3 Psychological Triggers That Can Help You Close Deals Faster
About 40% of Americans make New Year’s resolutions. As the calendar flips to a new digit, people see an opportunity for a fresh beginning and a renewed opportunity to commit to their goals. It doesn’t take long, however, for time to pass and people to fall back into their old ways. By the end of the year, only 8% of those who made resolutions are able to keep them.
How do you prevent best-laid plans from going awry?
Todd Rogers, a behavioral scientist at Harvard University, addressed this question at a recent TEDx event.
While highlighting research on voter turnout, the presentation also offers valuable insights that can help salespeople overcome one of the biggest challenges that comes with sealing a deal — no decision. What do you do when buyers fail to move forward, despite their stated intentions?
In his talk, Todd reveals three messaging tactics that were used to bridge the divide between intention and action, effectively bringing more voters to the polls on election day. Drawing from this narrative, let’s look at how salespeople can use the same psychological triggers to influence buyer behavior and inspire action.
Prompt for a plan
First lesson learned: Simply calling to remind people to vote had no effect on turnout. But when the scripts were changed to ask people what time they intend to vote and how they planned to get to the polls, it doubled the impact of the previous script. Translated into a business context, this technique can be used to improve the time-to-close for sales.
For example, many sales will conclude with your contact saying something like “sounds good, let me circulate this internally and get back to you.” Rather than ending the call with this open-ended comment, aim to work out a plan together. Without being pushy, these are the types of prompt-for-a-plan questions you can ask:
- Who within your organization will you be reviewing this with?
- Is there a regular meeting or other process by which you’ll let them know about the information I’ve shared with you?
- When is the next time this group will be together?
- What date and time works best for a follow-up call? (And then send a calendar invite to firm it up before you hang up the phone.)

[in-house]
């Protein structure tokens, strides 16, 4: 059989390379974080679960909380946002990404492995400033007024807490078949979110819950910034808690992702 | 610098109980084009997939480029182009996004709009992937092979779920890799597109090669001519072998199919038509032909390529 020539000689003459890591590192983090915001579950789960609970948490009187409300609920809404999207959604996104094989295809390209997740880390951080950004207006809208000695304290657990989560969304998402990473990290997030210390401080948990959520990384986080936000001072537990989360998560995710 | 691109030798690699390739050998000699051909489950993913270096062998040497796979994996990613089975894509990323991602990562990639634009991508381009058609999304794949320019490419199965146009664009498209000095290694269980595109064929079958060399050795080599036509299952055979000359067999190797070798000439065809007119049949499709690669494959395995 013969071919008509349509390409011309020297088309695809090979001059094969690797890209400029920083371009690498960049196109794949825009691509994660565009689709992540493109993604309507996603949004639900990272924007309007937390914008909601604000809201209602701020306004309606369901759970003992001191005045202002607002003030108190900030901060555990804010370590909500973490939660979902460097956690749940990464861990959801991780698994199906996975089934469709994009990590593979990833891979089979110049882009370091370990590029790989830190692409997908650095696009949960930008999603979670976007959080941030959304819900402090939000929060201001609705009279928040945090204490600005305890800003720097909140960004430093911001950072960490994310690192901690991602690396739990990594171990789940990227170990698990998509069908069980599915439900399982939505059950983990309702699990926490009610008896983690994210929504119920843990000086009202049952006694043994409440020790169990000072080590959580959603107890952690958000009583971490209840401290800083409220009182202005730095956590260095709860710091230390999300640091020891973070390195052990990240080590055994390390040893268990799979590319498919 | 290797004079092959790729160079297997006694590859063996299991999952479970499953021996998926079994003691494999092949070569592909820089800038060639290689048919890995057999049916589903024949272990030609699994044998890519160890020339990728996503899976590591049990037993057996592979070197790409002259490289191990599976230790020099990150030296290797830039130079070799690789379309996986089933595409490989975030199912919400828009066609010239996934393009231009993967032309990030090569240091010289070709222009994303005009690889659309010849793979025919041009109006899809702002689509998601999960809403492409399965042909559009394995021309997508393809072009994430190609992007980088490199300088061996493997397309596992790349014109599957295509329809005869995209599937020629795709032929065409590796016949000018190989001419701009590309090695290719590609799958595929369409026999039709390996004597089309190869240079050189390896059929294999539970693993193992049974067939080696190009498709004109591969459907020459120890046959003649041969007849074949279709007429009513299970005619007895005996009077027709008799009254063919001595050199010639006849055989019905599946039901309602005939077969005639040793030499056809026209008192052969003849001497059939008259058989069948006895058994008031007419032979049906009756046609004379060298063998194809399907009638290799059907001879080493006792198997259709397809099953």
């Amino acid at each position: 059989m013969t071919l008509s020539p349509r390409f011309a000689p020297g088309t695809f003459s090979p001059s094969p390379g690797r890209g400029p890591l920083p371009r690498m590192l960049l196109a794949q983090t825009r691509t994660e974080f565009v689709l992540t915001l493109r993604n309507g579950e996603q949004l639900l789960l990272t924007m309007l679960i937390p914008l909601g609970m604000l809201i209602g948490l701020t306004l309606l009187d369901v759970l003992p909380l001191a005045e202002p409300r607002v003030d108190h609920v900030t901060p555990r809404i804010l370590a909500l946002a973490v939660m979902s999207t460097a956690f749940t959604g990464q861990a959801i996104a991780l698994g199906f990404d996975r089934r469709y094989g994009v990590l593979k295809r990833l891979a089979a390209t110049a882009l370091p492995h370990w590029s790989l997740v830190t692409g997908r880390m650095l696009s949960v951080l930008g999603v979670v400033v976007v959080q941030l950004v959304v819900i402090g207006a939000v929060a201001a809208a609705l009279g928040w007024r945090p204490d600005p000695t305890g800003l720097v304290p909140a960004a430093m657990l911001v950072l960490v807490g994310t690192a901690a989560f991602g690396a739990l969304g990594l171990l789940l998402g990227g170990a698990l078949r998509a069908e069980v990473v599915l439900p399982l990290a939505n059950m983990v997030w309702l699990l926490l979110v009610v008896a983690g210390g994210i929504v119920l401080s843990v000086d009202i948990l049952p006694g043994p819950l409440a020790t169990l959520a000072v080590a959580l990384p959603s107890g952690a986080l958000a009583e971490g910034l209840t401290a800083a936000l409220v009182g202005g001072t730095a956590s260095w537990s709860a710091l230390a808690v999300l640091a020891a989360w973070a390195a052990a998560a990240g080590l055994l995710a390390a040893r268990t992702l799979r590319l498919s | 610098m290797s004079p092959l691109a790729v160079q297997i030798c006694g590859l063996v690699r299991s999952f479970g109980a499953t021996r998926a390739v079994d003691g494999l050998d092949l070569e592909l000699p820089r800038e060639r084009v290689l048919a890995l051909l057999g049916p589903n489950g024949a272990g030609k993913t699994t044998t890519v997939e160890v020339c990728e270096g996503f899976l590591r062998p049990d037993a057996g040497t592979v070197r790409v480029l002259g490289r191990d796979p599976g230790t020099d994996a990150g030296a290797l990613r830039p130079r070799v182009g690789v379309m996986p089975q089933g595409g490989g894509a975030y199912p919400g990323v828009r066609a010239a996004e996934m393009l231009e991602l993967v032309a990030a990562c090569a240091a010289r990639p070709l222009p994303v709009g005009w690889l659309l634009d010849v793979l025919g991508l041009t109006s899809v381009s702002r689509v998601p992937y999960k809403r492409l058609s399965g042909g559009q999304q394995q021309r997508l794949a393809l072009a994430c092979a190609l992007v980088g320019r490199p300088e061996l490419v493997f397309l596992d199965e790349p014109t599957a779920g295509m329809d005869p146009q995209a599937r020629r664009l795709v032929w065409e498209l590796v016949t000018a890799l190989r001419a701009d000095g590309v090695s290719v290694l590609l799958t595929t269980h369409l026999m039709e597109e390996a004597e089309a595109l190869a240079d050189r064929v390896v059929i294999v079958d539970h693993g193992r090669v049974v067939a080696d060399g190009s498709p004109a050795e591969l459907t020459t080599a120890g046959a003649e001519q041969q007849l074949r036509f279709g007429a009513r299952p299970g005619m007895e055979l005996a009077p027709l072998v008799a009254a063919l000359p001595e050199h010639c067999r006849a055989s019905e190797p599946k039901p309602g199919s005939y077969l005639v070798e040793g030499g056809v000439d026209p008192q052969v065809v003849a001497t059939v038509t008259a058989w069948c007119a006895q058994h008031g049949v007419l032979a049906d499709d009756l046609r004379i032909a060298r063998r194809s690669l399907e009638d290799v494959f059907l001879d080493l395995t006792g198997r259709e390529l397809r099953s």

Leverage positive peer pressure
Another technique used by campaign volunteers was to inform potential voters that other community members were signed up to vote. It worked because people are inherently risk averse. It’s easier to make decisions when we’re reinforced by others.
There are common elements of the sales toolkit that help illustrate “people like you have made this decision” including testimonials, case studies, and positive ratings by industry analysts. Even if you work at a smaller company that doesn’t yet have a recognized brand and long list of testimonials, you can provide anecdotes and examples that illustrate how the product you’re selling is part of a larger trend. For example, Salesforce.com used “No Software” as a business mission and mantra well before they were a trusted brand. By championing a broader trend, they were able to create the perception that a large number of people were moving in the no-software direction (which, of course, turned out to be right).
Reinforce relevant personal identity
We all have multiple dimensions to our lives and therefore multiple self-images. To illustrate this point, Todd Rogers described himself as simultaneously a loving parent of two kids, a rabid Eagles football fan and a Harvard professor/researcher. Most people have a civic-minded identity that, when reinforced, helps motivate them to vote.
For example, saying “as the kind of person who votes” had measurably better results than saying “as a person who can vote”. In most sales situations, the person you’re working with is most responsive to their “successful business person” self-image and perhaps the broader image of the company. So reinforcing phrases such as “as a manager focused on customer retention” and “as company recognized for fast customer service” can help frame your conversation in the context of the buyer’s goals. Describing your services and capabilities with this context helps show that your objective is to help him or her succeed rather than simply pushing for a deal. This technique is closely related to Dan Pink’s concept of “Attunement” which he describes as the ability to shed the anchor of your own position and instead understand another’s perspective and interests.
Rusty Williams is founder of AlignSales. Over his 25-year career he’s co-founded multiple technology companies including Delphi Internet, Prospero, KnowledgeVision, and Scorebeam.